That may be an old-fashioned worldview, but it also the foundation of scholarship--that the careful compilation of verifiable facts matters--and truth is the foundation of democracy. It's also the foundation of the good life: we cannot prosper if we rush into wars or economic policies that are based on blatant fantasies.

The movie also does a good job of exposing Irving for the mocking racist, misogynist and anti-Semite he is. I was startled at his similarities to Trump in what were restagings of speeches he gave. He was also remarkably like Trump in his inability to live in reality: he immediately "spun" his resounding defeat in court as a victory. Well, why not, if facts don't count?

While I value emotion, I long for a society in which its importance is subordinated to truth.  Denial, though a flawed film, provides a decent template for how we can achieve that. 


  1. This is a superb blog and I wish it had more circulation -- especially among feminists (if there are any left). While I admire Rachel Weisz's work enormously, I know that often in films she features in she is presented as a child-woman. She has her heart and reason in the right place, but she is over-emotional, displays very risky behavior (for which she is brutally murdered in The Constant Gardiner). I saw a goddawful movie just recently where this stereotype packaging was to the fore. It's telling to me that you can find better treatment of her, and the two times I know of are films where there is a female community or overt feminism. In the first she had Helen Mirren's Prime Suspect tradition to fall back on:

    In the second she was Agora; though there the child-woman type emerged and she dies at the end, the theme of the importance of speech, of teaching was inspiringly done:

    On the issue of campaigns as no longer presenting reason, and wiping away documentation (or hiding it, or suing to keep it out of the public eye), there has been so much said of late, and all to little purpose. I want to say that democracy is badly flawed where a people are so ill-informed and continually subject to propaganda. In the Trump-Clinton campaign an ugly misogyny also fuels the hatred of Clinton, and the repeated public humiliations of her seem never to come to an end. What will happen if she should win the presidency? Like Obama, will a critical number of elected officials simply refuse to acknowledge her as president.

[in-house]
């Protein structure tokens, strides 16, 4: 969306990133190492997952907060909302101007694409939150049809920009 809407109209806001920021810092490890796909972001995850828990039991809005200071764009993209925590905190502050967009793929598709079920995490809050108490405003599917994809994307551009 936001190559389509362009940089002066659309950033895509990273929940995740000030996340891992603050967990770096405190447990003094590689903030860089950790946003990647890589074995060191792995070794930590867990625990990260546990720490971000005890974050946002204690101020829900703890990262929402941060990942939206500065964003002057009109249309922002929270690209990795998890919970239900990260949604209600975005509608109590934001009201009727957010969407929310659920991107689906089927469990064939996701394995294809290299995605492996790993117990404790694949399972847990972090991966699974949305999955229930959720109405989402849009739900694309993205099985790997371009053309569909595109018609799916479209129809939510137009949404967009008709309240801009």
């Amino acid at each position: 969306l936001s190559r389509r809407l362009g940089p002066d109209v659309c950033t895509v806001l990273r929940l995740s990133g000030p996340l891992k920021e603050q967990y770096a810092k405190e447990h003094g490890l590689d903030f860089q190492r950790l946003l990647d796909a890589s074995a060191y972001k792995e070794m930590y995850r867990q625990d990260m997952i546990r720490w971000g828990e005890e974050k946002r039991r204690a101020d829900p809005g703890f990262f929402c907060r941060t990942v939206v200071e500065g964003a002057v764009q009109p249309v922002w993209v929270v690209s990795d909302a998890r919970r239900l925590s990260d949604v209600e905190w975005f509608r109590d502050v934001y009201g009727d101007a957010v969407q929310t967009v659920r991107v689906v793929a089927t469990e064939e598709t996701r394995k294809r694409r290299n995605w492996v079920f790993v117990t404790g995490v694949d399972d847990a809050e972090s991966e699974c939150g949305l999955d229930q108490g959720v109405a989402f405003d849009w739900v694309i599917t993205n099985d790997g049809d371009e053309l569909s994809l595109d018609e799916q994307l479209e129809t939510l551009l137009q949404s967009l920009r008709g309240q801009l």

It's also important to use power against power: the power of a lawyer,k of the courts. I have in front of me a letter asking for money from the Southern Poverty Law Center on the basis of death threats to members of their central teams. They carry on doing the kind of work the film praises.

    As to the exemplary patriarchal male that Wilkinson (think of Bella) is now chosen for, I await a movie where Lily James turns up as his princess-style raped daughter.


  2. Beautifully written blog -- I'd just like to know a bit more about Deborah E. Lipstadt. I read the reviews of the film and thought I would pass but may now reconsider. I rarely go to see any films these days as there is so little to choose from. The stereotyping is atrocious. We desperately need some new female role models. Perhaps this will come to pass if Hilary wins the election.

  3. Ellen and Elaine,
    Thank you. Ellen, I had not thought of the Southern Poverty Law Center but they are people doing this kind of good work. Elaine, the film is not perfect, but worth seeing.

  4. Roger mentioned the movie Hannah Arendt, that focuses on the Eichmann trial, as a good counterpoint or film to pair with this one. In Hannah Arendt, Arendt is portrayed as a competent, intelligent and fully middle-aged woman, not a girl child. It's an excellent film but should get a shout out for being able to portray an intelligent woman in a non-demeaning way.